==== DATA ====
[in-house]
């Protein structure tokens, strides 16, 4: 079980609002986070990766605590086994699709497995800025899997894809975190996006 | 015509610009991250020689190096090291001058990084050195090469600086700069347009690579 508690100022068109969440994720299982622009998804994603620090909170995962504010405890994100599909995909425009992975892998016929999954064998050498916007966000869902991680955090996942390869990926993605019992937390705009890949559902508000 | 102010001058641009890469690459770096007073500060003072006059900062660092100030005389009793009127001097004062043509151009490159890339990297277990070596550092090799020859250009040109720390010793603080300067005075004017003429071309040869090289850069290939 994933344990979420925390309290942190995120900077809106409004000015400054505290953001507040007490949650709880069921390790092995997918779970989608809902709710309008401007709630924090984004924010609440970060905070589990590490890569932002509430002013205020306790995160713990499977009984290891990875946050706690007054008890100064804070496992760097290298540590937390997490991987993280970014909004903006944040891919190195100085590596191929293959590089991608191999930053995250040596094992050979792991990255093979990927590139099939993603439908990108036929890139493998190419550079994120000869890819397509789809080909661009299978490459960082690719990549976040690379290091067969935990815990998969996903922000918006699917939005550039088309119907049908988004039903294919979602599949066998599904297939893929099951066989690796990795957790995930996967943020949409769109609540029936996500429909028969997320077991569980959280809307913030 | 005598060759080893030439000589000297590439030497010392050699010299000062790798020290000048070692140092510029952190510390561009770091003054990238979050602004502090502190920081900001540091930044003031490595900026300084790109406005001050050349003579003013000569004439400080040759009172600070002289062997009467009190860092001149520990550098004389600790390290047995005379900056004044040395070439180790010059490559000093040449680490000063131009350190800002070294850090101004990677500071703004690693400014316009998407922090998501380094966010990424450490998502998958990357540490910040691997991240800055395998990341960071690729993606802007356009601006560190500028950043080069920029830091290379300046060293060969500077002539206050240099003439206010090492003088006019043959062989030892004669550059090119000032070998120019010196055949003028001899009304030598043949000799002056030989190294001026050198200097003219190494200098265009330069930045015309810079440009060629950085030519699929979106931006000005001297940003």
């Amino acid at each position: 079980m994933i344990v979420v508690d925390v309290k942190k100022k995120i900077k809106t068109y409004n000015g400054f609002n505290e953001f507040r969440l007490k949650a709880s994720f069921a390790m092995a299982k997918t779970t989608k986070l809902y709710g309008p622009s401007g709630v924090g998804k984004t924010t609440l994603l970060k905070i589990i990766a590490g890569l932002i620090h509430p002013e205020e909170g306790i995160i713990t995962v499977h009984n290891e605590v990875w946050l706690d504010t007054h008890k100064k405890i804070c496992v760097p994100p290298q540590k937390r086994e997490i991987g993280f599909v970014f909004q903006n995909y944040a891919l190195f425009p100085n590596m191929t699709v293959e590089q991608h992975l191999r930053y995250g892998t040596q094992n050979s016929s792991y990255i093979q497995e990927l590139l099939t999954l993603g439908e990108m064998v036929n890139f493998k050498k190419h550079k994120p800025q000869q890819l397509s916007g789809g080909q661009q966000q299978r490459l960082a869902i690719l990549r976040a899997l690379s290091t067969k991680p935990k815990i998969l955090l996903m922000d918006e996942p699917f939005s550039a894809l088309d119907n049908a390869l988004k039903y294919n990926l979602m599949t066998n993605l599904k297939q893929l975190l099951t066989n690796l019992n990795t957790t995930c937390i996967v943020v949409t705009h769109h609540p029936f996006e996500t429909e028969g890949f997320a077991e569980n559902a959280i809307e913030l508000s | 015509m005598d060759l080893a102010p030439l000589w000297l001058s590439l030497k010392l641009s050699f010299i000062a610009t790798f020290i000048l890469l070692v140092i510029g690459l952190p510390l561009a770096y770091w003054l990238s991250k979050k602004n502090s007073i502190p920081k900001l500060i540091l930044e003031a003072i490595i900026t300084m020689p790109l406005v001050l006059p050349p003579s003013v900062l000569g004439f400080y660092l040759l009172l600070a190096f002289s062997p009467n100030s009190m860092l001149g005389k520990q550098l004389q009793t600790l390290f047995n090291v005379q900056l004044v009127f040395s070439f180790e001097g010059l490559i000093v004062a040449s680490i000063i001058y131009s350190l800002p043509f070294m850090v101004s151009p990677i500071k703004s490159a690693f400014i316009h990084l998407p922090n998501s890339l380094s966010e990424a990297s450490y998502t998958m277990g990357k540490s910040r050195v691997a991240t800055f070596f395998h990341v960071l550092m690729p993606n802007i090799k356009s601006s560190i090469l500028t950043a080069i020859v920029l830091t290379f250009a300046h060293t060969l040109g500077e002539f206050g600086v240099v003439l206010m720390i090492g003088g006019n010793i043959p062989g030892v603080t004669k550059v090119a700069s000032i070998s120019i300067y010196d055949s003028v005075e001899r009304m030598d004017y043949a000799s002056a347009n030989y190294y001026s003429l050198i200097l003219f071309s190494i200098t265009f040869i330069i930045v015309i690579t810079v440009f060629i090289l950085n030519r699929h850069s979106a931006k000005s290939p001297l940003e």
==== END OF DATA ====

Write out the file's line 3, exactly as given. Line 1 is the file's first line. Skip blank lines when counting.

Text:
């Amino acid at each position: 079980m994933i344990v979420v508690d925390v309290k942190k100022k995120i900077k809106t068109y409004n000015g400054f609002n505290e953001f507040r969440l007490k949650a709880s994720f069921a390790m092995a299982k997918t779970t989608k986070l809902y709710g309008p622009s401007g709630v924090g998804k984004t924010t609440l994603l970060k905070i589990i990766a590490g890569l932002i620090h509430p002013e205020e909170g306790i995160i713990t995962v499977h009984n290891e605590v990875w946050l706690d504010t007054h008890k100064k405890i804070c496992v760097p994100p290298q540590k937390r086994e997490i991987g993280f599909v970014f909004q903006n995909y944040a891919l190195f425009p100085n590596m191929t699709v293959e590089q991608h992975l191999r930053y995250g892998t040596q094992n050979s016929s792991y990255i093979q497995e990927l590139l099939t999954l993603g439908e990108m064998v036929n890139f493998k050498k190419h550079k994120p800025q000869q890819l397509s916007g789809g080909q661009q966000q299978r490459l960082a869902i690719l990549r976040a899997l690379s290091t067969k991680p935990k815990i998969l955090l996903m922000d918006e996942p699917f939005s550039a894809l088309d119907n049908a390869l988004k039903y294919n990926l979602m599949t066998n993605l599904k297939q893929l975190l099951t066989n690796l019992n990795t957790t995930c937390i996967v943020v949409t705009h769109h609540p029936f996006e996500t429909e028969g890949f997320a077991e569980n559902a959280i809307e913030l508000s | 015509m005598d060759l080893a102010p030439l000589w000297l001058s590439l030497k010392l641009s050699f010299i000062a610009t790798f020290i000048l890469l070692v140092i510029g690459l952190p510390l561009a770096y770091w003054l990238s991250k979050k602004n502090s007073i502190p920081k900001l500060i540091l930044e003031a003072i490595i900026t300084m020689p790109l406005v001050l006059p050349p003579s003013v900062l000569g004439f400080y660092l040759l009172l600070a190096f002289s062997p009467n100030s009190m860092l001149g005389k520990q550098l004389q009793t600790l390290f047995n090291v005379q900056l004044v009127f040395s070439f180790e001097g010059l490559i000093v004062a040449s680490i000063i001058y131009s350190l800002p043509f070294m850090v101004s151009p990677i500071k703004s490159a690693f400014i316009h990084l998407p922090n998501s890339l380094s966010e990424a990297s450490y998502t998958m277990g990357k540490s910040r050195v691997a991240t800055f070596f395998h990341v960071l550092m690729p993606n802007i090799k356009s601006s560190i090469l500028t950043a080069i020859v920029l830091t290379f250009a300046h060293t060969l040109g500077e002539f206050g600086v240099v003439l206010m720390i090492g003088g006019n010793i043959p062989g030892v603080t004669k550059v090119a700069s000032i070998s120019i300067y010196d055949s003028v005075e001899r009304m030598d004017y043949a000799s002056a347009n030989y190294y001026s003429l050198i200097l003219f071309s190494i200098t265009f040869i330069i930045v015309i690579t810079v440009f060629i090289l950085n030519r699929h850069s979106a931006k000005s290939p001297l940003e």